Two men went into church to pray, one a senior pastor and the other a casino pit-boss. The senior pastor, standing by himself, prayed thus: “God, I thank you that I am not like other men, porn-addicts, divorcees, corrupt entrepreneurs, or even like this casino worker who tempts people into gambling. I bring people to God every week through my sermons. I save marriages through counseling. I pray for three hours every day. I fast twice a week. I give tithes of all that I get.”

Jesus points out that, despite all of the good this man did for the kingdom of God, he was not justified in the eyes of God when he went home that night. Constantly denying the gratification of sin is not piece of cake; budgeting and sacrificing in order to regularly tithe is no joke either. Jesus never condemns the Pharisees for their hard work and rigor in obeying God’s law. In fact, he says, “Do not think that I have come to abolish the Law or the Prophets; I have not come to abolish them but to fulfill them. For truly, I say to you, until heaven and earth pass away, not an iota, not a dot, will pass from the Law until all is accomplished. Therefore whoever relaxes one of the least of these commandments and teaches others to do the same will be called least in the kingdom of heaven, but whoever does them and teaches them will be called great in the kingdom of heaven” (Matthew 5:17-19).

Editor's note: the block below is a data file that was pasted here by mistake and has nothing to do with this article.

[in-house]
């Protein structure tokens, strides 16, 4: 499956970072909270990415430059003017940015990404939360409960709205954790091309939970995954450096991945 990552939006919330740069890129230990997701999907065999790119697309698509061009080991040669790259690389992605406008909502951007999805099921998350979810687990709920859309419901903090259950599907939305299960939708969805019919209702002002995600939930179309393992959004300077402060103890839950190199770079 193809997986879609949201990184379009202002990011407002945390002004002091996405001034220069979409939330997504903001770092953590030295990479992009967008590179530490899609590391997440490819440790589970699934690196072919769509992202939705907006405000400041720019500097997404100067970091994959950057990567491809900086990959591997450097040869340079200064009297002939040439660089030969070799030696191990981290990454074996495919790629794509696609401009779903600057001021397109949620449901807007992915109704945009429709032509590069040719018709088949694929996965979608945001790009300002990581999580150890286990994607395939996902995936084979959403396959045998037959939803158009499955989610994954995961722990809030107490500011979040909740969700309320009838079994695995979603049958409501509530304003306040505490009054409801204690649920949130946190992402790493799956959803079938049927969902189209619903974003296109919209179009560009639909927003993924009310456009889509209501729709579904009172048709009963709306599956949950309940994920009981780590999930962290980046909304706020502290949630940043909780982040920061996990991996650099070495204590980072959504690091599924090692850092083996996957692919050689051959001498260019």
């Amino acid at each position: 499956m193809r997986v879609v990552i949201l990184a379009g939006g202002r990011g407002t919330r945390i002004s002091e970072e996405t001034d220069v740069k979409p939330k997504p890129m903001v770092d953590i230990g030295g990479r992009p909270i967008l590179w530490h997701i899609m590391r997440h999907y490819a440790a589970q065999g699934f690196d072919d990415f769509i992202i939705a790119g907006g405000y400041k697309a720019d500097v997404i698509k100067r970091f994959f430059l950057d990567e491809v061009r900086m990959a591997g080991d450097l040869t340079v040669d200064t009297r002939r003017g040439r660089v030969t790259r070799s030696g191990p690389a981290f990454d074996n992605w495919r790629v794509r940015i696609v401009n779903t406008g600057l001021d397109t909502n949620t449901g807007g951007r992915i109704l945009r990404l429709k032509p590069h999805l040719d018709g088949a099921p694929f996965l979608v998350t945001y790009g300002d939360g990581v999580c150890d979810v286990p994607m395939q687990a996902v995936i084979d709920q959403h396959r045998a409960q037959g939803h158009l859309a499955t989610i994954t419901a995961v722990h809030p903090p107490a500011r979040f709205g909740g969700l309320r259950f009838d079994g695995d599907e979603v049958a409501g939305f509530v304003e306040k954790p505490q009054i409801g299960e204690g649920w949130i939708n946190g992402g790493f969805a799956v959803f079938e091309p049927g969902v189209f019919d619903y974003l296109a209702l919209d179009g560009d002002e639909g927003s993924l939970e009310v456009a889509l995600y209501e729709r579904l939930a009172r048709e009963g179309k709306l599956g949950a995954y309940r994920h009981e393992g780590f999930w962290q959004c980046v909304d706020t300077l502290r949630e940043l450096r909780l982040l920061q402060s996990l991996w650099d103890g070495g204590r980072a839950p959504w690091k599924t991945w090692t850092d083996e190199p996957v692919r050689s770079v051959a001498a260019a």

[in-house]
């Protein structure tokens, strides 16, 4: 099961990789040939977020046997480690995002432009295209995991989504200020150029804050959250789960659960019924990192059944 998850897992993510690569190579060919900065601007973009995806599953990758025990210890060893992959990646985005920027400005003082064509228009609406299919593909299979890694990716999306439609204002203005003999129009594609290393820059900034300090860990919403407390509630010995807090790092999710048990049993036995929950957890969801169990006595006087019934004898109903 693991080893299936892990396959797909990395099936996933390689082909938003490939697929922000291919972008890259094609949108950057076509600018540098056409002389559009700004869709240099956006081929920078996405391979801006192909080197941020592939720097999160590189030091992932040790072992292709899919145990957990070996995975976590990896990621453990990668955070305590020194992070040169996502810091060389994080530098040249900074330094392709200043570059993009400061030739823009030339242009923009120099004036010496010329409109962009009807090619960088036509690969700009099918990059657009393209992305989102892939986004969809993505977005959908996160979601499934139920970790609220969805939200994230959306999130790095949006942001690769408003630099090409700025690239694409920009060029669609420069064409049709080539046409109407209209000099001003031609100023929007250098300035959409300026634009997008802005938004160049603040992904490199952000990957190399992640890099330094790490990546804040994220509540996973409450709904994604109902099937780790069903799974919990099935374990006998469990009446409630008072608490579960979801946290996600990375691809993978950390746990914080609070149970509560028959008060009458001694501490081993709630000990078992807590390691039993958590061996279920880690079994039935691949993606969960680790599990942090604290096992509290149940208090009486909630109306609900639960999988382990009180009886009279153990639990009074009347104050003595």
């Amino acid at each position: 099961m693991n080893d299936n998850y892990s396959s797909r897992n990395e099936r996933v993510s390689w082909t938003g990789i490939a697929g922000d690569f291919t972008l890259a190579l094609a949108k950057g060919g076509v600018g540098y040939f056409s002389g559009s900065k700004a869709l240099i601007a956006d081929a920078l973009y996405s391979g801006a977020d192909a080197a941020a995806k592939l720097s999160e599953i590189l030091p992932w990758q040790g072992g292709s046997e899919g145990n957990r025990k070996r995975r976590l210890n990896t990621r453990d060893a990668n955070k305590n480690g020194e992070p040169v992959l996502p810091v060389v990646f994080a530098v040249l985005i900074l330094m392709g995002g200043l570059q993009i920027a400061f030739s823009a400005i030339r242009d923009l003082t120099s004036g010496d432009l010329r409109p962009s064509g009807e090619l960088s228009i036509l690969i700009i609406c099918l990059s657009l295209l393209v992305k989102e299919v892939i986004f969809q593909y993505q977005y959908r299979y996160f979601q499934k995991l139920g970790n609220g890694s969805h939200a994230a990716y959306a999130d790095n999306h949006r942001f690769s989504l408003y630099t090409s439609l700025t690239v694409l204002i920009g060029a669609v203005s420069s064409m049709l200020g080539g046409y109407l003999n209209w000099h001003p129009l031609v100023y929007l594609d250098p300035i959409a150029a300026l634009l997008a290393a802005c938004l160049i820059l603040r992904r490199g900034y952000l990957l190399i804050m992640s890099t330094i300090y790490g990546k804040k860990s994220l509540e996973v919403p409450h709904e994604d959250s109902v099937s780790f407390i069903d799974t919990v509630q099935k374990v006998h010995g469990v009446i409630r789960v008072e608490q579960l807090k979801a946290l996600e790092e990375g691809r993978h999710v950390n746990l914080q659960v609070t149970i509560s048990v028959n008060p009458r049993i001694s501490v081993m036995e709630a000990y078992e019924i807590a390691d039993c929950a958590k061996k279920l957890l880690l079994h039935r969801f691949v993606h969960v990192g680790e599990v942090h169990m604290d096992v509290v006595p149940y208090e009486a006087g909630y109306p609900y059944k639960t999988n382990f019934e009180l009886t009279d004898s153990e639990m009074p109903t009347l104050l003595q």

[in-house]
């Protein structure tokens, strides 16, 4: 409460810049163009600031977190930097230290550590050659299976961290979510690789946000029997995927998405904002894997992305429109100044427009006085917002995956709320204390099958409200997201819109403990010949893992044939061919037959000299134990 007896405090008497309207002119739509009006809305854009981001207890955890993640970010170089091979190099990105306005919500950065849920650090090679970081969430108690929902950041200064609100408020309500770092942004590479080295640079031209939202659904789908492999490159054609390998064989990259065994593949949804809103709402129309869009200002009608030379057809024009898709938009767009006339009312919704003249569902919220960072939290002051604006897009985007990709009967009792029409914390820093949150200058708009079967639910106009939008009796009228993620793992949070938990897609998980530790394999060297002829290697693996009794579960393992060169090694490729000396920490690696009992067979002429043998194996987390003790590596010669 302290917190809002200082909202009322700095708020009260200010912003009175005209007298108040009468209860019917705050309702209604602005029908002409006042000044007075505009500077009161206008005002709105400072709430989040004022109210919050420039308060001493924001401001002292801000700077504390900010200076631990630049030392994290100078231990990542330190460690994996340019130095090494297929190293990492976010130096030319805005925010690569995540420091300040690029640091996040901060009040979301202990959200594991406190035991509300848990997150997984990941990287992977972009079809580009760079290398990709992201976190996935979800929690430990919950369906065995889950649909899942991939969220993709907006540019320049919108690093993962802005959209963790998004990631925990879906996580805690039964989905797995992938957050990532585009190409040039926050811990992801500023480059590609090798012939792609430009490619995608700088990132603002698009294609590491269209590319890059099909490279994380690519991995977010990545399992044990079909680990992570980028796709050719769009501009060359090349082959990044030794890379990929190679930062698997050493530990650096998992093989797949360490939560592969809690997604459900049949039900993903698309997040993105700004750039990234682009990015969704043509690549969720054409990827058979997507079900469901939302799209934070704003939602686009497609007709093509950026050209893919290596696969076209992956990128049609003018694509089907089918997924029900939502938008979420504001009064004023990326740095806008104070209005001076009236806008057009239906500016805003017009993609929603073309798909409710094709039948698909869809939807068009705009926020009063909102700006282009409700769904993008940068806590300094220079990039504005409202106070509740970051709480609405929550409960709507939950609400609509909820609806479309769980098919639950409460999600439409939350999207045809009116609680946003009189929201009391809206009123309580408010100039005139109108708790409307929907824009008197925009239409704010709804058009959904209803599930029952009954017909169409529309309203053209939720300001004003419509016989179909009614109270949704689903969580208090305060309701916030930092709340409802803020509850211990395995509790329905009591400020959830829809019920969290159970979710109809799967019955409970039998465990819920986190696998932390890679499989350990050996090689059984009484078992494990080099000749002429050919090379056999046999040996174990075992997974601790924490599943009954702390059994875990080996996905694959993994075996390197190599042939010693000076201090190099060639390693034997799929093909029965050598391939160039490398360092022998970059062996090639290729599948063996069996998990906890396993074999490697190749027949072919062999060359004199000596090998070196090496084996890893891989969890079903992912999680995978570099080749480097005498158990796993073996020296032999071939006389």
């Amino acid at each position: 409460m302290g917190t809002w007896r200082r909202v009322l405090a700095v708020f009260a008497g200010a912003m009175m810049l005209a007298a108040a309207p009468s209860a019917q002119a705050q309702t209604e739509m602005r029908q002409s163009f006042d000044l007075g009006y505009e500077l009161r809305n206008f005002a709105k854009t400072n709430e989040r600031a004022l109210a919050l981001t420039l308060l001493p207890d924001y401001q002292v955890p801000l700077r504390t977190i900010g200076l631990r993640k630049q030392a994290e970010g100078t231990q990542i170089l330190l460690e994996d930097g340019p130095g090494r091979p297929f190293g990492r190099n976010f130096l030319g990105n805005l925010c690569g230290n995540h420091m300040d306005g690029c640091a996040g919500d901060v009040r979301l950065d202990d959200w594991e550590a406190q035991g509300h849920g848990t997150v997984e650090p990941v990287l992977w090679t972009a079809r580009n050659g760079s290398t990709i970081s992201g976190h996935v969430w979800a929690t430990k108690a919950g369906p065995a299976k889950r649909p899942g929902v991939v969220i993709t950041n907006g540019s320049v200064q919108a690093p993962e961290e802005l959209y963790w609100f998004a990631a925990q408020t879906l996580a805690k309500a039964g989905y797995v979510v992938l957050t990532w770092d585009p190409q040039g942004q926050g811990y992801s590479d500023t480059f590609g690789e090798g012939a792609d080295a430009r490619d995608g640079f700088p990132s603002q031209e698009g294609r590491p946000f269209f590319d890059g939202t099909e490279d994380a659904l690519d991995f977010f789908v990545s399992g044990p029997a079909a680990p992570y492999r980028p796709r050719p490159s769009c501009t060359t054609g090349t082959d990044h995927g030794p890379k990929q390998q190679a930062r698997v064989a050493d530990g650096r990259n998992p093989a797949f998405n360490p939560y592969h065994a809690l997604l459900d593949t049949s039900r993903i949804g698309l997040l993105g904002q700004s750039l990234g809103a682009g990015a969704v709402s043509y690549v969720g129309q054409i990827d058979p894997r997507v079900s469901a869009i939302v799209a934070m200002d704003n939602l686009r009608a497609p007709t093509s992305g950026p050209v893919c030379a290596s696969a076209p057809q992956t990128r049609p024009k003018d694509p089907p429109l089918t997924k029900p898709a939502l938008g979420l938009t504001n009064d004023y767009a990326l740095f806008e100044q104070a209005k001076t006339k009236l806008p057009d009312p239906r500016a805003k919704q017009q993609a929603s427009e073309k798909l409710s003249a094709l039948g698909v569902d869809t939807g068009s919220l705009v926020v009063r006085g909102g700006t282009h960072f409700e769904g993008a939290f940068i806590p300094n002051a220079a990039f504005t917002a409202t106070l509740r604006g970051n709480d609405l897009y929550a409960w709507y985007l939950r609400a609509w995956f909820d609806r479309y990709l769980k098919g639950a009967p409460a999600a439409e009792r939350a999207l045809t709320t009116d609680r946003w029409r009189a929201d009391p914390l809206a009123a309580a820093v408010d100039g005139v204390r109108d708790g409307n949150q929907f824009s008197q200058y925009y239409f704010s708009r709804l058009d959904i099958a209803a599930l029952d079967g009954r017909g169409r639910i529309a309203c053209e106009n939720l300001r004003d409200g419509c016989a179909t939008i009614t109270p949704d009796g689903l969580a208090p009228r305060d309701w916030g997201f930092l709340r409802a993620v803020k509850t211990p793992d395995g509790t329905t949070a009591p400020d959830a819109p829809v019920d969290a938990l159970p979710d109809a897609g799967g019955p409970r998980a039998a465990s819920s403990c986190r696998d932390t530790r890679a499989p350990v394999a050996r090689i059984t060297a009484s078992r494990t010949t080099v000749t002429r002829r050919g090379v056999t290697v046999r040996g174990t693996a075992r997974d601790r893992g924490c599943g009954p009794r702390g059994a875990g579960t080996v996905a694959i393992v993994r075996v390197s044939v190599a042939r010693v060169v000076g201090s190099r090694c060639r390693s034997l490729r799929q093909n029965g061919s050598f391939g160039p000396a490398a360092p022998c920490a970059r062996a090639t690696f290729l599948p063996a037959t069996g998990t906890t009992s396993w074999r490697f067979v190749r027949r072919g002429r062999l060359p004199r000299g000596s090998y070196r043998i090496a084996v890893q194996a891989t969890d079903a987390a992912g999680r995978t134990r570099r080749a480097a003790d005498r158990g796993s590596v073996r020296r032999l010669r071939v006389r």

Rather, Christ condemns the Pharisee’s self-righteousness, his need to put himself above other people. Maybe because people criticized him, his calling ‘to live above reproach’ morphed into a need to prove that he was righteous and that God had indeed called him to this work. Regardless, this man’s focus slid off of God and onto his own life and work as compared to other’s lives and work.